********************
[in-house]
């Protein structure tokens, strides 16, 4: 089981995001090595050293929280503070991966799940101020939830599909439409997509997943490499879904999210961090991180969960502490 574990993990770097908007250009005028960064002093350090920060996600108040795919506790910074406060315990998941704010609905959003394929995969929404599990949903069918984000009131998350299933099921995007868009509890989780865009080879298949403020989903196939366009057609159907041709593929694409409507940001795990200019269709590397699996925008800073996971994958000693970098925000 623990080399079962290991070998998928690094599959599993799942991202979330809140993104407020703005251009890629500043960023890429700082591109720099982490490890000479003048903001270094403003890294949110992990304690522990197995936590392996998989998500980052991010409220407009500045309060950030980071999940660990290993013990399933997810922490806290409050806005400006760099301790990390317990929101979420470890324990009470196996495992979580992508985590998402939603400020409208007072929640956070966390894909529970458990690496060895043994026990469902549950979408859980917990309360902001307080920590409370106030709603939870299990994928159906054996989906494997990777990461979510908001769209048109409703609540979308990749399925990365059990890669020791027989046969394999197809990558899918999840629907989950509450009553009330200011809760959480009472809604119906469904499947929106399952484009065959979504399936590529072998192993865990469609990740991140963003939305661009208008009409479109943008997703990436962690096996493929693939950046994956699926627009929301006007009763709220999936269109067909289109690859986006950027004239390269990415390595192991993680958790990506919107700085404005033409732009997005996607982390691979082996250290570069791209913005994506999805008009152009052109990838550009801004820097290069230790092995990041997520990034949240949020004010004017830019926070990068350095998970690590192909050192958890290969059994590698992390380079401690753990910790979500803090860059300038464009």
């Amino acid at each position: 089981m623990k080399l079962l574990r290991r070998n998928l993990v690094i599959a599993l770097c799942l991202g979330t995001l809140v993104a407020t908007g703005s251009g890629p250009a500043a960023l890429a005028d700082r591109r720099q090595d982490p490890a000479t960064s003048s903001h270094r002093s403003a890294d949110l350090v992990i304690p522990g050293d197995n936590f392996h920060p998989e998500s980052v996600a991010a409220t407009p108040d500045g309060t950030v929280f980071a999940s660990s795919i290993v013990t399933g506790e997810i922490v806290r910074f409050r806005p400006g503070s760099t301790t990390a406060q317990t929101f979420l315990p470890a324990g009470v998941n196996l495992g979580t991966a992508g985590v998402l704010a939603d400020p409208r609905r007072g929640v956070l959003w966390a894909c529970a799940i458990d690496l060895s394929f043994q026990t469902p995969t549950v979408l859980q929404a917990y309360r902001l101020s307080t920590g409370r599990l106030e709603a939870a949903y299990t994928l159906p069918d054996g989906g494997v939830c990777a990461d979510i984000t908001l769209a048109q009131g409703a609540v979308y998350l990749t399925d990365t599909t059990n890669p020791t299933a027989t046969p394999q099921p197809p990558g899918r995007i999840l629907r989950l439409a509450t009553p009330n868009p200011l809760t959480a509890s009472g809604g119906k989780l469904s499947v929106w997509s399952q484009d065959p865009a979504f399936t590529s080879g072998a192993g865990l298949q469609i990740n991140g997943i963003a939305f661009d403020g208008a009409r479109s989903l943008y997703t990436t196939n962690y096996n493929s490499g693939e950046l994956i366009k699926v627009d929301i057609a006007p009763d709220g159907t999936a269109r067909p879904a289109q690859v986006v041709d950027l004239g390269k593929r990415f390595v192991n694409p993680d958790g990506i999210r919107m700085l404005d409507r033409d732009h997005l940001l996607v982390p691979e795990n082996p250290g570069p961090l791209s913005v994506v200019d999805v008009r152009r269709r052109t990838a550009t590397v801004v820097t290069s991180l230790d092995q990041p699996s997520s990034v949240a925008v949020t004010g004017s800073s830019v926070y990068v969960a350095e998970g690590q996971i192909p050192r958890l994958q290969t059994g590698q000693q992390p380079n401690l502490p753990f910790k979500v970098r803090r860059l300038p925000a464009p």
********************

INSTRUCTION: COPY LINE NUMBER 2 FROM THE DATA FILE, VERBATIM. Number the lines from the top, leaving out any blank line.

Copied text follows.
């Protein structure tokens, strides 16, 4: 089981995001090595050293929280503070991966799940101020939830599909439409997509997943490499879904999210961090991180969960502490 574990993990770097908007250009005028960064002093350090920060996600108040795919506790910074406060315990998941704010609905959003394929995969929404599990949903069918984000009131998350299933099921995007868009509890989780865009080879298949403020989903196939366009057609159907041709593929694409409507940001795990200019269709590397699996925008800073996971994958000693970098925000 623990080399079962290991070998998928690094599959599993799942991202979330809140993104407020703005251009890629500043960023890429700082591109720099982490490890000479003048903001270094403003890294949110992990304690522990197995936590392996998989998500980052991010409220407009500045309060950030980071999940660990290993013990399933997810922490806290409050806005400006760099301790990390317990929101979420470890324990009470196996495992979580992508985590998402939603400020409208007072929640956070966390894909529970458990690496060895043994026990469902549950979408859980917990309360902001307080920590409370106030709603939870299990994928159906054996989906494997990777990461979510908001769209048109409703609540979308990749399925990365059990890669020791027989046969394999197809990558899918999840629907989950509450009553009330200011809760959480009472809604119906469904499947929106399952484009065959979504399936590529072998192993865990469609990740991140963003939305661009208008009409479109943008997703990436962690096996493929693939950046994956699926627009929301006007009763709220999936269109067909289109690859986006950027004239390269990415390595192991993680958790990506919107700085404005033409732009997005996607982390691979082996250290570069791209913005994506999805008009152009052109990838550009801004820097290069230790092995990041997520990034949240949020004010004017830019926070990068350095998970690590192909050192958890290969059994590698992390380079401690753990910790979500803090860059300038464009």